Equally so, one cannot abide by the man who should try to take the gold from the teaching - the one who does violently press upon you for such. We are all beggars in the eyes of Heaven. We are not at liberty to take anything for ourselves, simply to satisfy some ungrateful urge, some lower passion.

We are all beggars in want of charity, in need of Divine Grace, and sustenance. We are as one beggar to another - and as helpless as babes. We have not the power of ourselves to prevail, and this is why we must repeatedly consult with those who are so much the stronger and wiser than we. If we are to give back only disrespect and contempt, then pity us. Pity he who would become only as a robber.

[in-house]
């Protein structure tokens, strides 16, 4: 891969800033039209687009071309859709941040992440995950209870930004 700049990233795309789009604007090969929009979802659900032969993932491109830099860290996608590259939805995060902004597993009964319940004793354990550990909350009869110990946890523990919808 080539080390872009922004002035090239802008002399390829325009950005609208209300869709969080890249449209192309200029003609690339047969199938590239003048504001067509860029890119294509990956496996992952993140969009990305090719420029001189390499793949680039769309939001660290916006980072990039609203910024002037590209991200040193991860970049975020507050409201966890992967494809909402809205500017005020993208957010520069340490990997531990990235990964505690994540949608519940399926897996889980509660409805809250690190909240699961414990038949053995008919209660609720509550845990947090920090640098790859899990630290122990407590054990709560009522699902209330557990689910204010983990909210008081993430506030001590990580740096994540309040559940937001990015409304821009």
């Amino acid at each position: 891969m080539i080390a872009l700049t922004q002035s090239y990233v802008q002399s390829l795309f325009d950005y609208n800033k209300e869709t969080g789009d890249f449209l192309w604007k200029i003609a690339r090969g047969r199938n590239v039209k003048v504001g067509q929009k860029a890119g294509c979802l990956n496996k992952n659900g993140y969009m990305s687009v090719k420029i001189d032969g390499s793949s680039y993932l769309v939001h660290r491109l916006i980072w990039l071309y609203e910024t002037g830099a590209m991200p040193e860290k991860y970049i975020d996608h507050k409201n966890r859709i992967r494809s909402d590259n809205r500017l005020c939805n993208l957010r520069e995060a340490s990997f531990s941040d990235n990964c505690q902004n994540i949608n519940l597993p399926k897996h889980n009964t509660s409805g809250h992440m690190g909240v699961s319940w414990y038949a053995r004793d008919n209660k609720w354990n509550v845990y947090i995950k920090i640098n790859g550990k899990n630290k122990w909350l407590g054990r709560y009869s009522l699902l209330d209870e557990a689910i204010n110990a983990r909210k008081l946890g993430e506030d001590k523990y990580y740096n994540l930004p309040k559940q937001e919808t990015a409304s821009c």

This is why we ask in humility, we do not demand what we cannot demand - wasted affirmations, poised for refusal. And the embittered become so much more embittered, when they learn of their unfrequented callings, until they cry out from those dark and hidden places - whether with urgent pain, or whether from solitude. He does this because of the desperate realisation, that he no longer wants to conceal himself, from that which supports and sustains him.

What for, to try to steal, that which is duly granted? As the long lost prince, who has regained his identity, and returns to claim the castle, we too, may claim our inheritance. With many a battle and confrontation along the perilous trek made back.